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California Pinot Put to the Ageworthy Test

By Stephen Eliot

California wines do not age; or so we have been hearing for years. It has become a hoary and hackneyed cliché that raises the dander of those of us who know better, yet despite being discredited time and again, it is a resilient claim that just never seems to go away.

I will not disagree with those who argue that most wine made today, regardless of where it is from, is as good in its youth as it ever will be, but “most” is not “all”, and the rather more exclusive realm of fine wine is governed by rules of its own. When teaching, I had a learned and experienced colleague who accepted as axiomatic that most any wine older than four or five years was “brown” wine whose integrity had been lost to age. I have also known those who insisted drinking their wines well past what I would regard their expiration dates. I suppose in the end that it is best to adopt a to-each-his-own attitude about the aging of wines and perhaps embrace the less controversial credo that, as some have suggested, aged wine is simply different rather than better.

But for me there are too many instances that, when pouring a well-cellared wine that is on in its years, the idea of “better” is hard to refute. And, “better” often comes in the guise of fine older California offerings that supposedly lacked the staying power and potential to improve.

It is, of course, most usually California Cabernet Sauvignon that proves its mettle as an ageworthy wine, and there are storied tastings enough to prove that the local version not only has the stamina to last but can achieve great beauty and interest with time. The benefits of aging, however, are not limited to big tannic reds, and wines of structure and balance will surprise when allowed the chance to sit for a few years.

That point, and the real point of this posting, was driven home the past couple of weeks when, at Chez Eliot, we opted to open a half-dozen somewhat older West Coast Pinots with our holiday dinners. The wines ranged from ten to fifteen years in age, and, with but a single exception, all were in very fine shape. Some, like the sleek 2001 Lynmar Quail Hill and the velvety 2003 Testarossa Bien Nacido bottling had clearly reached their peaks, while others such as the 2001 Rochioli Estate were surprisingly vital and capable of further growth.

Now, I would not for a second make the claim that good Pinot needs a decade of keeping before showing its best, but most every one that we opened over a succession of nights was complex and compelling stuff that offered something that younger versions could not. They were met by knowing smiles from the old hands at the table and by exclamations of surprise from those whose interest in wine was of a more casual sort, and they reminded again that there are reasons to hide a few good bottles away… even those that might come from California.


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Handicapping the Pinot Ponies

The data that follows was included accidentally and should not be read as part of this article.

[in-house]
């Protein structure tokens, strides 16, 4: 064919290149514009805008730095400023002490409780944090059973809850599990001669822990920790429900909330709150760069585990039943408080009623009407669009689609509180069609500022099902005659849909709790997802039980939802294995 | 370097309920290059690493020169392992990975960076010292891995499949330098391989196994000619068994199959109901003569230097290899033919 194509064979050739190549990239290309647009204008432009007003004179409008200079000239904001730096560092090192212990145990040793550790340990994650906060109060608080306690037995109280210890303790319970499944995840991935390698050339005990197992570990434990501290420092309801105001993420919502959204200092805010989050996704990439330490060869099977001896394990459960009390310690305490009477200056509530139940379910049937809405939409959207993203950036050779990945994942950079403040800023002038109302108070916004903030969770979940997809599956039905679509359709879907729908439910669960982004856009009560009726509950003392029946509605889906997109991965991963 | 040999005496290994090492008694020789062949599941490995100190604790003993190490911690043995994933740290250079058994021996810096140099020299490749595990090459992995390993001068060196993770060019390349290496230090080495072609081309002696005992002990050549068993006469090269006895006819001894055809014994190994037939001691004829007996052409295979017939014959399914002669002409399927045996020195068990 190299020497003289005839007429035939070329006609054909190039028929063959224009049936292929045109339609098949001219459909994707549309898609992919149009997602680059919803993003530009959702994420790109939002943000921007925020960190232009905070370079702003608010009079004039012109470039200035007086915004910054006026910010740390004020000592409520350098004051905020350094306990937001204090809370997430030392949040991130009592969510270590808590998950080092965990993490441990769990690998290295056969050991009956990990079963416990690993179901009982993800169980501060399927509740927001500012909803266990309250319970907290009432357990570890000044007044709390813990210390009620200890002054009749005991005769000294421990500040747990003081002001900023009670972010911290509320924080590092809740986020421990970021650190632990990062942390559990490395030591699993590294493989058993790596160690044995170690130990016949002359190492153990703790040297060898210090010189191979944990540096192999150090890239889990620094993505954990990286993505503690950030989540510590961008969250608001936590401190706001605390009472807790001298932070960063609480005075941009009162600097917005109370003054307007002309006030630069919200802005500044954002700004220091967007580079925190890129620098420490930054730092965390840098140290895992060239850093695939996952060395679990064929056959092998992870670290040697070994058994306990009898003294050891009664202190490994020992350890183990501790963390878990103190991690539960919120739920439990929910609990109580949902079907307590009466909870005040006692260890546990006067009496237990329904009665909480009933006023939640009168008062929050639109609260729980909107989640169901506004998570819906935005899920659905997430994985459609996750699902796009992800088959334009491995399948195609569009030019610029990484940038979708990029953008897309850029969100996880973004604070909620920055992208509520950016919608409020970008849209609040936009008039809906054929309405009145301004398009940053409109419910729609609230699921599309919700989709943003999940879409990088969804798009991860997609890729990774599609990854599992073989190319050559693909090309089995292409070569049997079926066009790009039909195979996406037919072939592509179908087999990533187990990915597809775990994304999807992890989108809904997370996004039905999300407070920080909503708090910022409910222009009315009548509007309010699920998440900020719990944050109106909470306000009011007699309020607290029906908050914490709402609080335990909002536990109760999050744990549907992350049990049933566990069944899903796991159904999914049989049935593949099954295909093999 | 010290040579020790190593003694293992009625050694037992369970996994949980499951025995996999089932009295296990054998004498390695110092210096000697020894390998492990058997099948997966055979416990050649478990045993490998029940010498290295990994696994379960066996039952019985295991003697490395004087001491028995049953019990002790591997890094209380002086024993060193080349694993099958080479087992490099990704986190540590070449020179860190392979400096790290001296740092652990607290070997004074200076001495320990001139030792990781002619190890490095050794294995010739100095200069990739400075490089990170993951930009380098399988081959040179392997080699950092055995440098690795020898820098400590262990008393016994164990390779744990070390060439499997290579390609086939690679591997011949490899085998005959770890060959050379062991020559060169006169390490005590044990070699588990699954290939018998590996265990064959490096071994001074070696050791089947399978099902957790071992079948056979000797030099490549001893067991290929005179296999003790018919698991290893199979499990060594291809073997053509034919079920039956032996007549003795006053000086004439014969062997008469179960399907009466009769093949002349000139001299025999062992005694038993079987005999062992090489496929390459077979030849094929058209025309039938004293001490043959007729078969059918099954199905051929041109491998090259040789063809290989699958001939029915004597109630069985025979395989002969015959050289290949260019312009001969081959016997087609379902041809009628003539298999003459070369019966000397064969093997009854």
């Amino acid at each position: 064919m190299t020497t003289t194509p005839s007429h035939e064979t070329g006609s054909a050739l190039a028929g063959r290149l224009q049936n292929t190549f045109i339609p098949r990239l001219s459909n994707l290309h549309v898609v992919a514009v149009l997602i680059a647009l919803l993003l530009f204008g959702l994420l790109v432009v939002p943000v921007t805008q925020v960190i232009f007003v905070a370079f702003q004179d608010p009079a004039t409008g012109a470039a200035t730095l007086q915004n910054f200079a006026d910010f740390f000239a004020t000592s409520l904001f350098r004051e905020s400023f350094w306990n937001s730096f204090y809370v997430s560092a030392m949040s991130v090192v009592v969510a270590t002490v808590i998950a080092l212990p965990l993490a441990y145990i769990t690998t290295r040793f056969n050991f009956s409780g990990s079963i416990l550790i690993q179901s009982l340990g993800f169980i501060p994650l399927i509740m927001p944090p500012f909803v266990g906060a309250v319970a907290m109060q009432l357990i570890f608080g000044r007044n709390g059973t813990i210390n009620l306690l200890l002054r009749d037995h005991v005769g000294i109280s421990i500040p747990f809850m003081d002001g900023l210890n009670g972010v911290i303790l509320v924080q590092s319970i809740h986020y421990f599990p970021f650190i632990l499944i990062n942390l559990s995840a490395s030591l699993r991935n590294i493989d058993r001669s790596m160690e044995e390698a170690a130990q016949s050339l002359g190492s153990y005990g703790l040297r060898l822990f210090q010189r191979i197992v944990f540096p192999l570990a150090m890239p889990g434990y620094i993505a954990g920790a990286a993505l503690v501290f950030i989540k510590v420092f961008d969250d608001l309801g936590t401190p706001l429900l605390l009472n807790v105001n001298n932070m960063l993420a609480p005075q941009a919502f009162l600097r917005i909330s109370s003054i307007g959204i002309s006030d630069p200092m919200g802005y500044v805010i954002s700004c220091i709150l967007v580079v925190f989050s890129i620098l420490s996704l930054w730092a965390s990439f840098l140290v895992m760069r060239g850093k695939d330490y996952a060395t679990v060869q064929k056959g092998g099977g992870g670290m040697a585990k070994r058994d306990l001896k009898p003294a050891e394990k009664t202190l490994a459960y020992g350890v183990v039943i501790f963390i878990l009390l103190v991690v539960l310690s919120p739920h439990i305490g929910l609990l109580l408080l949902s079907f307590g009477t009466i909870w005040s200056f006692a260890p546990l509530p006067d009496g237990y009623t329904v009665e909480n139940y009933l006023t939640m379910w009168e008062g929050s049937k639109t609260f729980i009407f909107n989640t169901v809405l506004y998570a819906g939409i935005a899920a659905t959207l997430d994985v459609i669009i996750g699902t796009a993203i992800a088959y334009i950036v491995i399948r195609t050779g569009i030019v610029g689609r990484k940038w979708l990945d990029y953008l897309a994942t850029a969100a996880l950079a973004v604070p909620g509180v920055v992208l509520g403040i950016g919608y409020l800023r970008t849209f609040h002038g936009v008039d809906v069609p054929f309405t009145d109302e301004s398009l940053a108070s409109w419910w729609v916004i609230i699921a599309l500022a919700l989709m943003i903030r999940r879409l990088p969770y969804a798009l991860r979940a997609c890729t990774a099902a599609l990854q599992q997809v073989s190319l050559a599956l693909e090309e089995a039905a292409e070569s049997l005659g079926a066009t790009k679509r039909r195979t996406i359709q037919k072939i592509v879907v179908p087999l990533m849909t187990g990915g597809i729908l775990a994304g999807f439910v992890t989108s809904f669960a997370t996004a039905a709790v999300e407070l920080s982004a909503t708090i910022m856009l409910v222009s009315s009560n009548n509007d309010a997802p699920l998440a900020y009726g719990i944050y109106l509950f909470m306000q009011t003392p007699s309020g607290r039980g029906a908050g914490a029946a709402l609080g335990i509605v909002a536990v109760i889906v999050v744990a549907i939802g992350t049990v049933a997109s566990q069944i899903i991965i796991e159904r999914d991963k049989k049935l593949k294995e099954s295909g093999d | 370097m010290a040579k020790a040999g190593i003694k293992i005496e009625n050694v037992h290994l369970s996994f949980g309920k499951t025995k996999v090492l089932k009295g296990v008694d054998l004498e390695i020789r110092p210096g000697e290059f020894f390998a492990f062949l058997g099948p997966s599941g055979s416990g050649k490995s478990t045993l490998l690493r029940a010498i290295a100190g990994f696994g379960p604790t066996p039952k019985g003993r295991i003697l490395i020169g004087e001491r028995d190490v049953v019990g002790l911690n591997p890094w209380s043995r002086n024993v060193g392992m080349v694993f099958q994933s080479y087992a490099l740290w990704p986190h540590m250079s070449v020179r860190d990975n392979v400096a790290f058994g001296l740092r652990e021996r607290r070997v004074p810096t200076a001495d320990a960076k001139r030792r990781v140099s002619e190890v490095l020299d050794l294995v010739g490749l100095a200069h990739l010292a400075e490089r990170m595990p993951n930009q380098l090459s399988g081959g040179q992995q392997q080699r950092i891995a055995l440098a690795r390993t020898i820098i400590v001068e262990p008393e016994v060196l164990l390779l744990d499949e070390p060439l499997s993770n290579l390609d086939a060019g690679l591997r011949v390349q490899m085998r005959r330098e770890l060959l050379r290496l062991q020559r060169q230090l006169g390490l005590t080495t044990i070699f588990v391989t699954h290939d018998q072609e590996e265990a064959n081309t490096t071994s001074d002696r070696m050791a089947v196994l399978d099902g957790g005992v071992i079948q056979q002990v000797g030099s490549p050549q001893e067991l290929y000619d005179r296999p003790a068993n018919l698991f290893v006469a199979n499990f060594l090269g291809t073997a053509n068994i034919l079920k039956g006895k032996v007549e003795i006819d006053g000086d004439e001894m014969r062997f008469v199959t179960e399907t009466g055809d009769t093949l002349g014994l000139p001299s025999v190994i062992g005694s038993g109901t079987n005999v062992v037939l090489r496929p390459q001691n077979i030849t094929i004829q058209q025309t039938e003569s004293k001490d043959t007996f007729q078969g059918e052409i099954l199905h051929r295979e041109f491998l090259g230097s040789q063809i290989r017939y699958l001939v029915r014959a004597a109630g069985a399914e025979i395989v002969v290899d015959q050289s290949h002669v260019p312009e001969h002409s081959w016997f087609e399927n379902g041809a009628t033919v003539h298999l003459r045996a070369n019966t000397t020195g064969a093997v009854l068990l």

by doug wilder
Posted on:1/6/2015 12:14:00 PM

What you bring up here is one of the challenges of helping readers (or even ourselves) understand a window of when to enjoy a wine. My choice is to be conservative, but I enjoy when a wine proves to thrive far beyond that range. Ten years ago, a winemaker friend would open up Louis Martini Pinot Nor from '64, and '66. Simply, they were 40 years old and still drinkable. I'm just trying to imagine a note written 1968 on the 1966 ending in "Drink 1969 - 2009. I would guess these were probably about $5.00 bottles when released. :)

California wines don't age - Zinfandel Edition
by Dick Winter
Posted on:1/8/2015 1:51:07 AM

Stephen, My cellar doesn't contain Grand Cru California Pinots, nor much else of note. So when my friend Stan brought 2 older bottles of Zinfandel for Christmas dinner, I was grateful but, well, skeptical. Several younger wines were in reserve.

The main course was an incredible pot roast, rich, deeply flavored. This was a dinner, not a tasting/evaluation, so the following are impressions, not tasting notes.

The zinfandels:

Terra d'Oro (Montevina) Deaver Ranch, 1997. Rich, ripe deep flavors, resolved tannins. Still mostly primary fruit flavors. Spectacular match with the pot roast. (From the winemaker Jeff Meyers: ABV 15.1, TA .63, pH 3.43 at bottling) Non-wine people wanted to know where to get this wine. Lesson: carefully made high ripeness zin can age beautifully.

Ridge Geyserville 1997: a stylish 'claret' style zin (I usually don't know what this term means, but it made sense here), taut, spicy fruit, firm acid/tannin, long finish. Still youthful, but it wasn't clear if further age will bring further pleasure. ABV on the label was 14.2, as I recall. Lesson: restrained style zin from great fruit, carefully made, ages beautifully into a restrained, mature zinfandel.

We drank the backups, as well. Neither was Trousseau Gris nor Valdiguie. All was good.

Martini Wines
by TomHill
Posted on:1/12/2015 12:29:52 PM


   I drunk some of those LouisMartini wines from back in the '60's. I was always amazed at how fresh & alive they were at 20 yrs out.

   But Louis wanted to make sure they could withstand standing upright on the shelves in some wine store in Lodi or wherever. They wer e pasteurized/sterile filtered/gawd  knows what else to be shelf stable. They went into the btl essentially sterile wines. I never found them to develop much complexity or btl bouquest you expect in an aged/mature wine. But danged if they wern't fresh & fruity. Which is what ole Louis wanted.



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